Personal moments aren’t enough to put aside the greater questions we need to examine and try to answer. They do not, can not, and should not negate loss, personal or public. Personal loss does not negate community or societal obligations. But if we value these moments, and recognize them because of their potential impact on others, they can matter.


lint (Photo credit: freebeets)


No Words

There are no words for this morning’s tragedy in Newtown, Connecticut.  No words, but I want to howl.

Senseless. It made no sense two hours ago, it will make no sense two hours from now, it will make no sense two years from now.

At least 18 children slaughtered, at least 8 more adults who devoted their lives to service for these children, for the community, slaughtered.

There can not be an answer.  I don’t care what the talking heads say tonight, tomorrow, next week.

Maybe if I waited to post, I would have more coherent thoughts. I don’t think so. Only this howl.

My heart is breaking for all of those involved.

Flower field

Flower field (Photo credit: CaptSpaulding)

XX vs Xwhy

English: A bearded lady from P.T. Barnum's cir...

English: A bearded lady from P.T. Barnum’s circus. This is from an article about Barnum in a Russian magazine. (Photo credit: Wikipedia)

Are we done arguing about whether or not there are gender differences?  Really, we’re different. Exceptions in the various ways in specific people, and yes, yes, we’re equally valuable, but different.

Some of these differences are cultural. Others just seem to be hard wired, in the genes, evident in prepubescents. I’d like to explore one of those differences today.

Mission 24 - Empty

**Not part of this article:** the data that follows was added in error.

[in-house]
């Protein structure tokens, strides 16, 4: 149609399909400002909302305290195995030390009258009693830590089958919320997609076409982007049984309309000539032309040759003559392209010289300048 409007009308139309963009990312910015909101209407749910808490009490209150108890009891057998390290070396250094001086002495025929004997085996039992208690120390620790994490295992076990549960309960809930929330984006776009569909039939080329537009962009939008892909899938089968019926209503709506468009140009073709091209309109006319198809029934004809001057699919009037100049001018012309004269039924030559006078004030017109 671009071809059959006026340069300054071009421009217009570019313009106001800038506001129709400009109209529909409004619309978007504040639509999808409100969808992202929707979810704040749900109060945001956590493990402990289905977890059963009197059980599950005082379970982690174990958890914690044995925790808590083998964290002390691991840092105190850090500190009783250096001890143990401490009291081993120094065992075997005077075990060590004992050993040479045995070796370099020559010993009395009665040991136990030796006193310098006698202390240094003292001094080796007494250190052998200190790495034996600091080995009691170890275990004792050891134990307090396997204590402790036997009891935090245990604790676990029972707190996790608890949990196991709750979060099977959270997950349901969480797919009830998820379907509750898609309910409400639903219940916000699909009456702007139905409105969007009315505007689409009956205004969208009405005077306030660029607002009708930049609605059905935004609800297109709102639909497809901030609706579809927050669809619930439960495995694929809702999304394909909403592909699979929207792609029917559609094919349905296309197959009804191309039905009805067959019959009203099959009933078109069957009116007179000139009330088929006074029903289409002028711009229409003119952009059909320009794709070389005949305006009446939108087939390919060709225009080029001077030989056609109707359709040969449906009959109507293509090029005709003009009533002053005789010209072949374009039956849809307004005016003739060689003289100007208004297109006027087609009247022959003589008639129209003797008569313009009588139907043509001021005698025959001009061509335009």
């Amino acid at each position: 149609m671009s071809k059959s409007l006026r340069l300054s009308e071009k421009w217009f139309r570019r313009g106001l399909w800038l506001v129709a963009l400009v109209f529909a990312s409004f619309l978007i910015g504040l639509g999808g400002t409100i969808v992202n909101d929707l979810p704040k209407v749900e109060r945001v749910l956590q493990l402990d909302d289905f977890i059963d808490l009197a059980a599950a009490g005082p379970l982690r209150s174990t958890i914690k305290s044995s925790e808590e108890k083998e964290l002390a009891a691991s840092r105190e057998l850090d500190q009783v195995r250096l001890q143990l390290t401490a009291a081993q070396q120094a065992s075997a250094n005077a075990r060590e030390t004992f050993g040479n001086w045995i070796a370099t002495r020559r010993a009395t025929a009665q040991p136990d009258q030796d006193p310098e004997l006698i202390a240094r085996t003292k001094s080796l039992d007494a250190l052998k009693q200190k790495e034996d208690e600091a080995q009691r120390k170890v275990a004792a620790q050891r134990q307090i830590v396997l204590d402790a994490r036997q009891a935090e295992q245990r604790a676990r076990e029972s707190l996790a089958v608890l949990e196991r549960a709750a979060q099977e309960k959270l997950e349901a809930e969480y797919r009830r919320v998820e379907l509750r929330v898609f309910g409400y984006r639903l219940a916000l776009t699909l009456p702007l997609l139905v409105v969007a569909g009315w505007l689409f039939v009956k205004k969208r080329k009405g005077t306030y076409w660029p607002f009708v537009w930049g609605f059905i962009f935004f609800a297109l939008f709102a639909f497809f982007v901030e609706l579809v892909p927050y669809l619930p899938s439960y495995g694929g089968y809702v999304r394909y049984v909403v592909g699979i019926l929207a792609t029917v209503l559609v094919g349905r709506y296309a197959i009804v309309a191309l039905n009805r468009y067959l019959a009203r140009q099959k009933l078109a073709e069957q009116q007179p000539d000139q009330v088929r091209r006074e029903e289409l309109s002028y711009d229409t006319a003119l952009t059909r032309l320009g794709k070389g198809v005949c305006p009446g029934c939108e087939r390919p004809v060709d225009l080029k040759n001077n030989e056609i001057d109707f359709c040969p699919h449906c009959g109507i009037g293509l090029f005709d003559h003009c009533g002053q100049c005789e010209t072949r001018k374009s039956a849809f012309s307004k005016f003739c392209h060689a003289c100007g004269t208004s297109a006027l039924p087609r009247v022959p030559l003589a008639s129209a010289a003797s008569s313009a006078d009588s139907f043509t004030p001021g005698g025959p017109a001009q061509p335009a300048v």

Mission 24 – Empty (Photo credit: Jessia Hime)

Men are unable to replace a roll of toilet paper. I’m not even talking about hanging it from the roller, and won’t begin to touch which is the correct way for the paper to hang. Just taking out a new roll.

I realize women use toilet paper more frequently than men. But they use it. If I go into the bathroom and there’s no toilet paper, I bring in a new roll. If I’m leaving the bathroom and have used the last of the toilet paper, I get a new roll. If I’m in the living room on my computer and hear a masculine call from the bathroom, I get a new roll.

My father was ahead of his time, did a lot of the traditionally “female” jobs around the house. But never once did I see him replace the toilet paper. Maybe my parents aren’t such a great example, though. My mother had a thing about not having garbage in the house. Ever. Of any type. So many times I saw her remove the last twenty or so sheets of toilet paper and flush them just so she could replace it with a puffy and linty new roll. I know this because I watched, always hoping to see her pull out a package of pink toilet paper. Or blue, but the bathroom was pink, so pink would have made more sense.  If you’re young, you don’t know that toilet paper used to be available in colors (scented too, but that’s another story).  No, it was always white. Cheaper, and my father was a Depression baby who did the shopping–he would drive 3 miles each way for a store honoring double coupons. This is remarkable because there was a grocery store and two drug stores within a three block radius of where we lived. Driving three miles, he passed at least 9 other options.

Husband never replaces the roll. Nor does Man Child or Nerd Child. Flower Child, however, will.  She’ll even take the extra 10 minutes to hang it.

Maybe if I could find colored toilet paper, the males of the house would be inspired to replace it.

1970's Bathroom Suite

1970’s Bathroom Suite (Photo credit: libertygrace0)